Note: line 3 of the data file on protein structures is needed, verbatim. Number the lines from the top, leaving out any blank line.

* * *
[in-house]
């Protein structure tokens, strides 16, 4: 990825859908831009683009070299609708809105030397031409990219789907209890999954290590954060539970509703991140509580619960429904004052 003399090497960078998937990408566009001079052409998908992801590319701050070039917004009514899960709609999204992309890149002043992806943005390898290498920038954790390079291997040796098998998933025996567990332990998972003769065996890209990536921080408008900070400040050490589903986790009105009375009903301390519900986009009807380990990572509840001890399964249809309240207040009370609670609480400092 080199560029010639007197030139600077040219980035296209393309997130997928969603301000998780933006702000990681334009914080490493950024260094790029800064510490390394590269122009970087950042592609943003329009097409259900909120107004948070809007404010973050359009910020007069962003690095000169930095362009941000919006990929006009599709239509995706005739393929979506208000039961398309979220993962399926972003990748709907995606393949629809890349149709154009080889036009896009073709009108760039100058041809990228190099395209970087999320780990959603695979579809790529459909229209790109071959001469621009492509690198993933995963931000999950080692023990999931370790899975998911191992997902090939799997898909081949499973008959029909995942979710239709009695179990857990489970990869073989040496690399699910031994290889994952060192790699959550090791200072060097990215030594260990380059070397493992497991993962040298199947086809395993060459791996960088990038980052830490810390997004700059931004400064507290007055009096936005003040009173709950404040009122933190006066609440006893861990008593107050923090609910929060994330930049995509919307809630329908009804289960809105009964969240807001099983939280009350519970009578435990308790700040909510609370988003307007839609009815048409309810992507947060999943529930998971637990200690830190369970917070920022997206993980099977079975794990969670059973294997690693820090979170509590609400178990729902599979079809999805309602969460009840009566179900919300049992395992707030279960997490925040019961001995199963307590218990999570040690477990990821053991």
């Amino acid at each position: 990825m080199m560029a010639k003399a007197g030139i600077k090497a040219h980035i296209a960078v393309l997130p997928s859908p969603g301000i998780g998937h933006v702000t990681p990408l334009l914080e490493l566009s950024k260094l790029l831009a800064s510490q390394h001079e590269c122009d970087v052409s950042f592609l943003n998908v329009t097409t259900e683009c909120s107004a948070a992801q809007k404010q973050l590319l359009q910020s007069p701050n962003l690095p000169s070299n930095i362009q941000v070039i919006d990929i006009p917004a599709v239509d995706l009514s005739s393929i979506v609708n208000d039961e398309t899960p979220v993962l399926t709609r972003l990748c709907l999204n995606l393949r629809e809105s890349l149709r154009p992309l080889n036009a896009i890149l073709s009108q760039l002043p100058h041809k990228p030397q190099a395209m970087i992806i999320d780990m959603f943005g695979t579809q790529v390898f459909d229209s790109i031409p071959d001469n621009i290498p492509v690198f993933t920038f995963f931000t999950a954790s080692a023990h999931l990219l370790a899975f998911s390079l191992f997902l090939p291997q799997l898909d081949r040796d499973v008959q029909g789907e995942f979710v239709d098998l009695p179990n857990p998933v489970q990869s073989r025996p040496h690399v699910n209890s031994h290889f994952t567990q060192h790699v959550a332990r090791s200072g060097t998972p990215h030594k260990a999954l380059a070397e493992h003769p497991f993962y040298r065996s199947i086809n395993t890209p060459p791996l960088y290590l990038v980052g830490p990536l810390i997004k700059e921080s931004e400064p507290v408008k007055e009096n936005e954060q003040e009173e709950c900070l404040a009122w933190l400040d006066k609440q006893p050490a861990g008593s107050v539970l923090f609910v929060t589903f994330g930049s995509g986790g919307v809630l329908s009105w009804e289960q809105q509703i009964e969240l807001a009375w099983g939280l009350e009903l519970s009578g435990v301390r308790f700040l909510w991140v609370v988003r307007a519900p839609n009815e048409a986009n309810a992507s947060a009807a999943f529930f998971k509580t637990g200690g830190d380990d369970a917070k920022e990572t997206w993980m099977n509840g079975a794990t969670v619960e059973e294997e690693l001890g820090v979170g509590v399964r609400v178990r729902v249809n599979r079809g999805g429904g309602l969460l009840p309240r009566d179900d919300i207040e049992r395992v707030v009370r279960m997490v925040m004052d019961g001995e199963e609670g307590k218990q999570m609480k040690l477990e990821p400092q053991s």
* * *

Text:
């Amino acid at each position: 990825m080199m560029a010639k003399a007197g030139i600077k090497a040219h980035i296209a960078v393309l997130p997928s859908p969603g301000i998780g998937h933006v702000t990681p990408l334009l914080e490493l566009s950024k260094l790029l831009a800064s510490q390394h001079e590269c122009d970087v052409s950042f592609l943003n998908v329009t097409t259900e683009c909120s107004a948070a992801q809007k404010q973050l590319l359009q910020s007069p701050n962003l690095p000169s070299n930095i362009q941000v070039i919006d990929i006009p917004a599709v239509d995706l009514s005739s393929i979506v609708n208000d039961e398309t899960p979220v993962l399926t709609r972003l990748c709907l999204n995606l393949r629809e809105s890349l149709r154009p992309l080889n036009a896009i890149l073709s009108q760039l002043p100058h041809k990228p030397q190099a395209m970087i992806i999320d780990m959603f943005g695979t579809q790529v390898f459909d229209s790109i031409p071959d001469n621009i290498p492509v690198f993933t920038f995963f931000t999950a954790s080692a023990h999931l990219l370790a899975f998911s390079l191992f997902l090939p291997q799997l898909d081949r040796d499973v008959q029909g789907e995942f979710v239709d098998l009695p179990n857990p998933v489970q990869s073989r025996p040496h690399v699910n209890s031994h290889f994952t567990q060192h790699v959550a332990r090791s200072g060097t998972p990215h030594k260990a999954l380059a070397e493992h003769p497991f993962y040298r065996s199947i086809n395993t890209p060459p791996l960088y290590l990038v980052g830490p990536l810390i997004k700059e921080s931004e400064p507290v408008k007055e009096n936005e954060q003040e009173e709950c900070l404040a009122w933190l400040d006066k609440q006893p050490a861990g008593s107050v539970l923090f609910v929060t589903f994330g930049s995509g986790g919307v809630l329908s009105w009804e289960q809105q509703i009964e969240l807001a009375w099983g939280l009350e009903l519970s009578g435990v301390r308790f700040l909510w991140v609370v988003r307007a519900p839609n009815e048409a986009n309810a992507s947060a009807a999943f529930f998971k509580t637990g200690g830190d380990d369970a917070k920022e990572t997206w993980m099977n509840g079975a794990t969670v619960e059973e294997e690693l001890g820090v979170g509590v399964r609400v178990r729902v249809n599979r079809g999805g429904g309602l969460l009840p309240r009566d179900d919300i207040e049992r395992v707030v009370r279960m997490v925040m004052d019961g001995e199963e609670g307590k218990q999570m609480k040690l477990e990821p400092q053991s």